SIS

Should we just make up some Russian spies so we can kick them out because the rest of the world is doing it? Or, would that be a less-than-ideal politicisation of intelligence information? I report, you decide.

The Government is taking a lot of heat for not expelling any Russians. That seems like an odd thing to for people to get worked up about, but there you are.

You can judge how the issue has unfolded by the fact that in a space of 24 hours, Simon Bridges has gone from grave statesman "we must stand as one on this issue" mode:

There is no reason to cancel the passport of any so-called "Jihadi brides". And Chris Lynch is a bit of a moron for suggesting that this should happen.

I have had past occasion to poke the borax a bit at Internal Affairs Minister Peter Dunne. But I have to say that this week he's been a refreshing breath of sensibility on the shock-horror issue of New Zealanders setting out to become "Jihadi brides".

Can legislation intended to stop people fighting for ISIL/ISIS/IS/Daesh instead stop people fighting against ISIL/ISIS/IS/Daesh?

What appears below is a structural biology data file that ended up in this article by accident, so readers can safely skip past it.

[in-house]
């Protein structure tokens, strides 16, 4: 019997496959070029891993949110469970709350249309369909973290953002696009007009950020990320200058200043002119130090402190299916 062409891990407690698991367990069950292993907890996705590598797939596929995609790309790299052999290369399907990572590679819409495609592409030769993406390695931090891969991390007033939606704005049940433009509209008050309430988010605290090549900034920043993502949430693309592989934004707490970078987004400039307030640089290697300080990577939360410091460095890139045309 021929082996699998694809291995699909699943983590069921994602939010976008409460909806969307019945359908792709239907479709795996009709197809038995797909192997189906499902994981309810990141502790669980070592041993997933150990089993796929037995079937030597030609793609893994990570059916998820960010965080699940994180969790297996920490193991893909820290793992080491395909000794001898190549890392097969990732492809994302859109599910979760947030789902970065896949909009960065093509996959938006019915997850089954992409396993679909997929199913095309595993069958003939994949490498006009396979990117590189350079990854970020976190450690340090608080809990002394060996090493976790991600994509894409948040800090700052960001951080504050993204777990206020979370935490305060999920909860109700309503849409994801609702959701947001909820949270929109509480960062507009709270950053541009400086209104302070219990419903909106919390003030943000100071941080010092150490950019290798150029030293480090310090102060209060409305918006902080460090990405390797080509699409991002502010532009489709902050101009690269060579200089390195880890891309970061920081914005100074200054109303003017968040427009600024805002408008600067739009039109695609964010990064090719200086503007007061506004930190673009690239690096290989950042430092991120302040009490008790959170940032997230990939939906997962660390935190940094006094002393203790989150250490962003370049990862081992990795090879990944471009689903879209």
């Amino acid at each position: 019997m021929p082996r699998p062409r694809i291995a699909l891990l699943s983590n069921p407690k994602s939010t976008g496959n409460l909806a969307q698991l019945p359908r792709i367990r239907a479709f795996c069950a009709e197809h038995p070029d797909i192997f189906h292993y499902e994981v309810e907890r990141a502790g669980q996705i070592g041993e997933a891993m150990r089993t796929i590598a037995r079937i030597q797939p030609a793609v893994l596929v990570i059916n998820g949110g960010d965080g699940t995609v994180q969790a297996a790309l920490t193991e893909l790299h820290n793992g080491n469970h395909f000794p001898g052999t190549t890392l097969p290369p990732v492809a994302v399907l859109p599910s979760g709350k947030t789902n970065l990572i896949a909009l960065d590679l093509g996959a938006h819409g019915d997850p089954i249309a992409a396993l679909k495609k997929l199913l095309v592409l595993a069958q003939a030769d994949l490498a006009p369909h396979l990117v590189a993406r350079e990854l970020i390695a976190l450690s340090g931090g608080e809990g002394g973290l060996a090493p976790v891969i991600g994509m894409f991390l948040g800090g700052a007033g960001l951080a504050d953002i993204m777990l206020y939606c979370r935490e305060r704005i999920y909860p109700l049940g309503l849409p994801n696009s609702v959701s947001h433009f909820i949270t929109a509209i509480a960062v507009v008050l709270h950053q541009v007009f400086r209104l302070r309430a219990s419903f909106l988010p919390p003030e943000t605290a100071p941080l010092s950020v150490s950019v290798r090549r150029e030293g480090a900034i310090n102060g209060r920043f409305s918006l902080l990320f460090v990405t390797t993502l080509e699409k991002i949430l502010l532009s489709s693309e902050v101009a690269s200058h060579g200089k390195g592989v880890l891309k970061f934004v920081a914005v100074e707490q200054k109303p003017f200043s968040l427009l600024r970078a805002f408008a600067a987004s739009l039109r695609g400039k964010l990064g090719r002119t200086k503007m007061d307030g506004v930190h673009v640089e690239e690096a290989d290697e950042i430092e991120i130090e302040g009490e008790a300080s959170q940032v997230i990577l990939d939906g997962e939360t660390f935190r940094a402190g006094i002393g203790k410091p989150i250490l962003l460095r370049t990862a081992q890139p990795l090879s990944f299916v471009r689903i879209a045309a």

The whole question of when the State should be able to step in to stop people going overseas to act on their moral principles - in particular, by fighting for them - is a quite fraught one. As I wrote here;

In which a little spy agency finds that sometimes you can always get what you want, even if its not what you need.

[A note to readers - the following account is a purely subjective reimagination of history.

The Gwyn reports reveals much about the failings of the SIS, but it and the government's response to it also reveals much about the political machinations of this Prime Minister

President Harry Truman famously had a piece of walnut wood on his desk in the oval office that read, "The buck stops here", and when the president referred to it in speeches it was to say that he had to make the final decision and take responsibility for what happened on his watch.